View Full Version : New pix . . .

Calamity Jane
22-Jan-2005, 17:00
. . . on my Web page of the Maple 4x5 under construction.

http://www.geocities.com/diannebest/camera2/camera2.index.html (http://www.geocities.com/diannebest/camera2/camera2.index.html)

Ralph Barker
22-Jan-2005, 17:48
Tch, tch. Your page has exceeded your bandwidth allocation, and can't be viewed right now. You're just too popular for your own good. ;-)

Scott Fleming
22-Jan-2005, 17:50
What is this crap? All I get is an add for Yahoo. Geez. Buy some bandwith!

Darin Cozine
22-Jan-2005, 18:21
Calamity, if you need some web space, let me know, I have lots of room to spare and unlimited bandwidth.

Darin Cozine
22-Jan-2005, 18:22
Wow, what a beast you are making! how much does it weigh?

Calamity Jane
22-Jan-2005, 19:24
I had no idea I was so popular - and I did it without taking my clothes off! ::shock::

I don't know what the weight is yet. When it's done, I will weigh it. It will not be as light as my Cherry wood monorail but it is SOLID and that was what I wanted.

David A. Goldfarb
22-Jan-2005, 19:37
I'm more impressed that you made two 5-string banjos. If you can make a banjo that plays in tune, cameras will be a snap, so to speak.

Jim Ewins
22-Jan-2005, 22:58
Can you bring it to Joshua Tree next weekend? I need to see more of it- you know I'm lusting after an 8x10.

Darin Cozine
23-Jan-2005, 00:24
Allright everyone take a cold shower..

A little bit o wood shown an all you can think about is "I'm lusting after" and "taking my clothes off".

Dont you know married folk read this forum? We just cant deal with ideas like that in our old age.


PS: (beavis and butthead impression) "Uhhhhh, he said: WOOD" "heh, heh, yeah WOOD"

Edward (Halifax,NS)
7-Feb-2005, 06:12
I have three questions:

Is maple hard to work with?

Are front tilt and rise incorperated into the same movement?

If they are, is it difficult to use one of the movements with out changing the setting of the other?

Calamity Jane
18-Feb-2005, 06:09
Gee, sorry Edward, I didn't see your post here.

I got some wood the wholesaler had marked "hard maple" but I don't know specifically what species it is.

It is BOOOTIFUL wood to work with. It is so dense and hard that you can actually drill and tap it and end up with a clean thread! (Though I didn't do that.) It cuts beautifully as long as you don't use too coarse a blade and don't push it. There is no "fuzziness" on the bottom of a cut edge and it won't chip out at the end of a cut if you use a fine blade. I do my box joints on the bandsaw and after cutting all the box joints, you couldn't tell which surface had been up and which down, so there was very little sanding required.

The one down-side of this hard maple is that it has beautiful grain but is so dense it does not take stain well. I tried oil based stain and after 15 minutes of soaking, when you wiped the stain off, the colour of the wood was unchanged! I experimented with every stain I had and I ended up using Watco "Danish Oil". Even using a dark Watco oil, the camera is still pretty blonde but the oil brought up the grain nicely.

Movements: Yes, the rise/fall and tilt are both secured with the same clamping knobs so they are not truly independant. I considered other ways of doing it but everything else would have added to the complexity and the weight.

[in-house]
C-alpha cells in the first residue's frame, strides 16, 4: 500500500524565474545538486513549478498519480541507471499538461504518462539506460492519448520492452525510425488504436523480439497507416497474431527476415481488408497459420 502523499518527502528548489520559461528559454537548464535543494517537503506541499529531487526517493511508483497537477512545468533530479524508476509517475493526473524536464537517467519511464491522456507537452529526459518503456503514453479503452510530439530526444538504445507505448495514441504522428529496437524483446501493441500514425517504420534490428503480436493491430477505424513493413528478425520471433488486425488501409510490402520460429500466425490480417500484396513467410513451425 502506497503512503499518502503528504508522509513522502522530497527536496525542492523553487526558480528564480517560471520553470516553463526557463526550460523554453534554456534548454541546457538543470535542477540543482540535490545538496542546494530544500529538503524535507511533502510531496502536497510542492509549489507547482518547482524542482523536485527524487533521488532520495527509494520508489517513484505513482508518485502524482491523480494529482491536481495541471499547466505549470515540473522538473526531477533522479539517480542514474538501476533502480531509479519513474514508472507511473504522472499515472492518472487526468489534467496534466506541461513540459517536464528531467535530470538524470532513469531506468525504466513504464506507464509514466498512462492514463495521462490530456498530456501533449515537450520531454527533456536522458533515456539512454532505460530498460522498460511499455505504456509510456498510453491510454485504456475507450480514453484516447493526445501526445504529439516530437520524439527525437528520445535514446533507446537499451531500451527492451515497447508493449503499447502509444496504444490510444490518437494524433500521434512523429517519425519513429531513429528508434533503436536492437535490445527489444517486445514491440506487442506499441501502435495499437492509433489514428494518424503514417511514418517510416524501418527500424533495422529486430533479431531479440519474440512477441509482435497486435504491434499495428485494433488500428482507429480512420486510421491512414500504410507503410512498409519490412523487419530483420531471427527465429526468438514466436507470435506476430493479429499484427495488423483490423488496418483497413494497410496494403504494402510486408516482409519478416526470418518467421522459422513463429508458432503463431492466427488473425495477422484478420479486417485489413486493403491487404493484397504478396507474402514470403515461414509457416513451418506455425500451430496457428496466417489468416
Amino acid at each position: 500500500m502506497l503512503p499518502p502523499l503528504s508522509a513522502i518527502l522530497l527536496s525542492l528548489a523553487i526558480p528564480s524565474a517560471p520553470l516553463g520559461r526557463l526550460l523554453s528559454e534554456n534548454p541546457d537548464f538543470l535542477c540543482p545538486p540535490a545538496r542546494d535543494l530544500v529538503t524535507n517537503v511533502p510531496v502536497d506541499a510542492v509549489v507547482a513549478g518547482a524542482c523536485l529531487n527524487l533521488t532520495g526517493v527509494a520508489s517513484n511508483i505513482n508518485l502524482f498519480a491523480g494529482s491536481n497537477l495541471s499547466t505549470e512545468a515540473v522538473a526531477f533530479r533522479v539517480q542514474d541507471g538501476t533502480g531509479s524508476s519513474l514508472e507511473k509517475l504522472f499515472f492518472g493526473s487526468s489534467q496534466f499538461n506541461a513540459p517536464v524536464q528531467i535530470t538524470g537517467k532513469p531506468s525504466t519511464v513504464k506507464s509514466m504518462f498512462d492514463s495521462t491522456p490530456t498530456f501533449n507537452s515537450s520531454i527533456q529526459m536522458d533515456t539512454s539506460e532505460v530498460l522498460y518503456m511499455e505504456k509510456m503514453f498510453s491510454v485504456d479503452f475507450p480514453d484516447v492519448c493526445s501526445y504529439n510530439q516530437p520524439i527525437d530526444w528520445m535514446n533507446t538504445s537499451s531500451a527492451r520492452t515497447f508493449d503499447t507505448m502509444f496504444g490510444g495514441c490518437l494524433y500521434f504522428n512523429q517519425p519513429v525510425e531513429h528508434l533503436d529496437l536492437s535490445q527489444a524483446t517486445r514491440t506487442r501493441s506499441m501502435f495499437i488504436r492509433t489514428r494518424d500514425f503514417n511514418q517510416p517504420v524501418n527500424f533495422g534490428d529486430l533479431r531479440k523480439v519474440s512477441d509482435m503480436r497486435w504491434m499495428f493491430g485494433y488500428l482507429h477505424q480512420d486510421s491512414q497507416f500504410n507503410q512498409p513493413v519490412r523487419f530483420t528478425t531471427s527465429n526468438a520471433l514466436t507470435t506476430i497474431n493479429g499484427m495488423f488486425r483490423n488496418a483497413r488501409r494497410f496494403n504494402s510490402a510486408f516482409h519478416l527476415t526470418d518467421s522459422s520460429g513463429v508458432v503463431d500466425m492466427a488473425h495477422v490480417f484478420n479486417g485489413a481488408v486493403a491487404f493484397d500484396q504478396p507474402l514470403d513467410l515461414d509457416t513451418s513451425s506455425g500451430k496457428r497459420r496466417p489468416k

I haven't weighed it yet but it feels like the Maple camera is nearly twice the weight of the Cherrywood camera. On the other hand, the Maple is so tough that I am sure one could play football with it and hurt nothing but their toe! ;-)

I have some 1.5" brass bar-stock in the shop cupboard so I guess I will start making brass knobs this weekend. That ought to add another pound to the camera's weight :-)>

Edward (Halifax,NS)
18-Feb-2005, 06:37
Thanks for the info. I decided I didn't want to make the bellows and back so I am going to harvest them off of my CC400 when the time comes. The back will look funny but it will be nice having a rotating back and knowing for sure the film is in the right place and there are no light leaks. I start work on the rear standard tomorrow. Wish me luck.

Edward (Halifax,NS)
21-Feb-2005, 06:24
I bought the wood for the rear standard on the weekend. I am using poplar for a trial run. Once I am sure I can make a functional camera I am going to do it again in walnut. I have the pieces cut to length but I am paranoid about cutting the finger joints.

Edward (Halifax,NS)
17-Mar-2005, 10:52
You are bad. You could have bumped the tread to let us know it was finished. Your camera looks very nice. How is it in the field?

Calamity Jane
17-Mar-2005, 16:58
It's ALMOST finished!

I was searching high and low for weeks for some nice brass knobs but couldn't find any. I turned one from some brass bar stock I have in the shop, but they were heavier than I wanted. So, finally, today, I ordered some large brass wing nuts for the rise/fall and tilt. When they come in, I'll post a new picture.

It weighs in at 6.5 Pounds, which is better than I expeced, but still 2 Lbs heavier than my cherrywood 4x5.

I like the old fashioned bed - it is quite rigid and stable. With the Maple being MUCH harder than the Cherrywood, I can tighten the locks down hard and nothing moves (unlike the Cherrywood camera). With the old style bed and locking down the "carriages", it is WAY more solid than my wooden monorail. I LOVE using it. (It has been getting lots of exercise as I try to learn Tintypes and now POP!)

When the brass hardware comes in, I'll post new pictures.

How is your camera coming Edward?

Edward (Halifax,NS)
18-Mar-2005, 04:35
Mine is coming very slow. The back standard and bottom part of the bed are ready for glue-up. I got distracted by a new scanner; Epson 2450.